North Dakota can’t control rents: Candidates’ positions vary on how best to help housing crunch

Southwest North Dakota has a lot on its plate as the fall elections near. Oil production has helped drive down the state’s unemployment rate, but the benefits do not come without their drawbacks.

By: Katherine Grandstrand, The Dickinson Press



Southwest North Dakota has a lot on its plate as the fall elections near. Oil production has helped drive down the state’s unemployment rate, but the benefits do not come without their drawbacks.

One of the biggest issues in the Oil Patch is the lack of affordable housing, especially rental units, and the mid-income families and individuals that get caught between eligibility for low-income housing and being able to afford rent or mortgage.

That is where imaginative housing solutions come into play, said Dickinson resident Alan Fehr, Republican candidate for one of District 36’s State House seats.

“I think that if people are creative, I think that many people, maybe most people, will find something that works for them,” he said.

Some inventive housing solutions can be hazardous, said District 36 Democratic candidate Bev Berger, Richardton.

“I don’t think just putting campers here and there and everywhere is safe and I don’t think it’s good for the towns,” she said.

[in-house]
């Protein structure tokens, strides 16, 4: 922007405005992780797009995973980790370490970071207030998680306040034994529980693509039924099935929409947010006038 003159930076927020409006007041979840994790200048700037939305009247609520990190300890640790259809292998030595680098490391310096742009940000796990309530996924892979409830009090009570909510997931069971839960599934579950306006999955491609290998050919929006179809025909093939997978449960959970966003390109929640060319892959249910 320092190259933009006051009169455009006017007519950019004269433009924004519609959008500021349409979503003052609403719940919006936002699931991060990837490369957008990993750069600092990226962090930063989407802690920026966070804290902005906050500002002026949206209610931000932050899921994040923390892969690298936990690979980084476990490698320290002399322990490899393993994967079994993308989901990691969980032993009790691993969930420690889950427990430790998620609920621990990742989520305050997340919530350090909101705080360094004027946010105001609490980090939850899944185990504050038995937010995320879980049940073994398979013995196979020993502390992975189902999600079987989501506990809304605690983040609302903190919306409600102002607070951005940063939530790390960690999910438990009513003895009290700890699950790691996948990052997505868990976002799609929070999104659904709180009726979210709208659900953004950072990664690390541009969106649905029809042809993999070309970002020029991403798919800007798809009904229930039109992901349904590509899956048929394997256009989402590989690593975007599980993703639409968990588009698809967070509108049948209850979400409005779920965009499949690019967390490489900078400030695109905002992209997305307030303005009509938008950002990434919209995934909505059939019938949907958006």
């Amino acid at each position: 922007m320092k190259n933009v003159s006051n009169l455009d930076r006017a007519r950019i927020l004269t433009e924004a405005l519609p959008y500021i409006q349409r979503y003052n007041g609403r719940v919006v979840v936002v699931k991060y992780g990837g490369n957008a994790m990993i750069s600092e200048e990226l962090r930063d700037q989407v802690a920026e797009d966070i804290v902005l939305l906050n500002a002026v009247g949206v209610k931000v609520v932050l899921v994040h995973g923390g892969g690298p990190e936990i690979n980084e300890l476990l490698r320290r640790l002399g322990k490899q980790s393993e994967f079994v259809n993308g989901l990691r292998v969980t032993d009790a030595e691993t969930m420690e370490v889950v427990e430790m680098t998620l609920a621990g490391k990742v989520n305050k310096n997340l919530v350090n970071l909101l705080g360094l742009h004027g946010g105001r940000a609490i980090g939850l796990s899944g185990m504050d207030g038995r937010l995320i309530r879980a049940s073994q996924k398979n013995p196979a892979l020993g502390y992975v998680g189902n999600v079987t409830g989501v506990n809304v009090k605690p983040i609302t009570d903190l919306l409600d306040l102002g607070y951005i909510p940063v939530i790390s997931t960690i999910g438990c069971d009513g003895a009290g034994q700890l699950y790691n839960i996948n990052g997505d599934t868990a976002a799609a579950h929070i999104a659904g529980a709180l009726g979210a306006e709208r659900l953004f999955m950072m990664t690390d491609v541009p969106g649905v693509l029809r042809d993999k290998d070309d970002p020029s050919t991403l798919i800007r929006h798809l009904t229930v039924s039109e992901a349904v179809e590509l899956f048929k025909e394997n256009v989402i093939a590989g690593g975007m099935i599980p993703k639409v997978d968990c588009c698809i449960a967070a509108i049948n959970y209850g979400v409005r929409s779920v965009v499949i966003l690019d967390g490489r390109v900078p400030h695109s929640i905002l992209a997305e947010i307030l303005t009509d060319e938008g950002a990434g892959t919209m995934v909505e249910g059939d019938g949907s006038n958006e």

Rent control


There is a North Dakota law that prohibits rent control by local governments.

“It’s an alien concept to North Dakotans. Any time you have something outside the box that people aren’t accustomed to, it’s likely to be a hard sell whether it makes sense or doesn’t make sense,” said Paul Rechlin, executive director of CommunityWorks North Dakota, an affordable housing and community improvement nonprofit in Mandan.

Rent control can come in different forms and, if elected, Berger would have to see a plan before making any decisions.

“It’s totally different when you’re on the outside,” she said.

The market will balance itself out and government involvement in the housing market will only create complications, Fehr said.

“There are some things that government needs to do,” he said. “But I think as a general sense if rents are going up, people need to look at what works for them.”




“I understand where some of the rent needs to go up,” Berger said. “But I don’t believe we needed to overly engorge.”

There are some that have lost their housing, especially those with fixed incomes, because of large rent increases, she said.